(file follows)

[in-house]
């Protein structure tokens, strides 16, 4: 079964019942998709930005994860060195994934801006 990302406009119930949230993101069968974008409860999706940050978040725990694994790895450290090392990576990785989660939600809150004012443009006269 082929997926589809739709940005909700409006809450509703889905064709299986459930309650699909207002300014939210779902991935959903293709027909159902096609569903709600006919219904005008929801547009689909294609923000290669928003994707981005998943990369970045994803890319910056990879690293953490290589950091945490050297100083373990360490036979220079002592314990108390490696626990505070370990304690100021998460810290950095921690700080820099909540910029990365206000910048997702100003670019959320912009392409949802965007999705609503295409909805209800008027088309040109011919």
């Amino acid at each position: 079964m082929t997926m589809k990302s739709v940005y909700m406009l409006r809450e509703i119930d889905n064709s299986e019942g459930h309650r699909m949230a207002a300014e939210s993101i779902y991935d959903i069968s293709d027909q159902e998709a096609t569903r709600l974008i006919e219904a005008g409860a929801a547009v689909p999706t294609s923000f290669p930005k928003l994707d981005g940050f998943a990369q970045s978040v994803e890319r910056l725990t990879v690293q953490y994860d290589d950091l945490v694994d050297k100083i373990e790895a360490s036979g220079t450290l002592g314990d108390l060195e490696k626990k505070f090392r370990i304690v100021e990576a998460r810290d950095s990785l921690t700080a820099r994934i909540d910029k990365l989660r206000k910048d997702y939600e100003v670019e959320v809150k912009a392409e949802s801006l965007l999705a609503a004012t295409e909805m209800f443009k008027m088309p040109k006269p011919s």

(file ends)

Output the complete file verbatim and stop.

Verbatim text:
[in-house]
């Protein structure tokens, strides 16, 4: 079964019942998709930005994860060195994934801006 990302406009119930949230993101069968974008409860999706940050978040725990694994790895450290090392990576990785989660939600809150004012443009006269 082929997926589809739709940005909700409006809450509703889905064709299986459930309650699909207002300014939210779902991935959903293709027909159902096609569903709600006919219904005008929801547009689909294609923000290669928003994707981005998943990369970045994803890319910056990879690293953490290589950091945490050297100083373990360490036979220079002592314990108390490696626990505070370990304690100021998460810290950095921690700080820099909540910029990365206000910048997702100003670019959320912009392409949802965007999705609503295409909805209800008027088309040109011919």
């Amino acid at each position: 079964m082929t997926m589809k990302s739709v940005y909700m406009l409006r809450e509703i119930d889905n064709s299986e019942g459930h309650r699909m949230a207002a300014e939210s993101i779902y991935d959903i069968s293709d027909q159902e998709a096609t569903r709600l974008i006919e219904a005008g409860a929801a547009v689909p999706t294609s923000f290669p930005k928003l994707d981005g940050f998943a990369q970045s978040v994803e890319r910056l725990t990879v690293q953490y994860d290589d950091l945490v694994d050297k100083i373990e790895a360490s036979g220079t450290l002592g314990d108390l060195e490696k626990k505070f090392r370990i304690v100021e990576a998460r810290d950095s990785l921690t700080a820099r994934i909540d910029k990365l989660r206000k910048d997702y939600e100003v670019e959320v809150k912009a392409e949802s801006l965007l999705a609503a004012t295409e909805m209800f443009k008027m088309p040109k006269p011919s």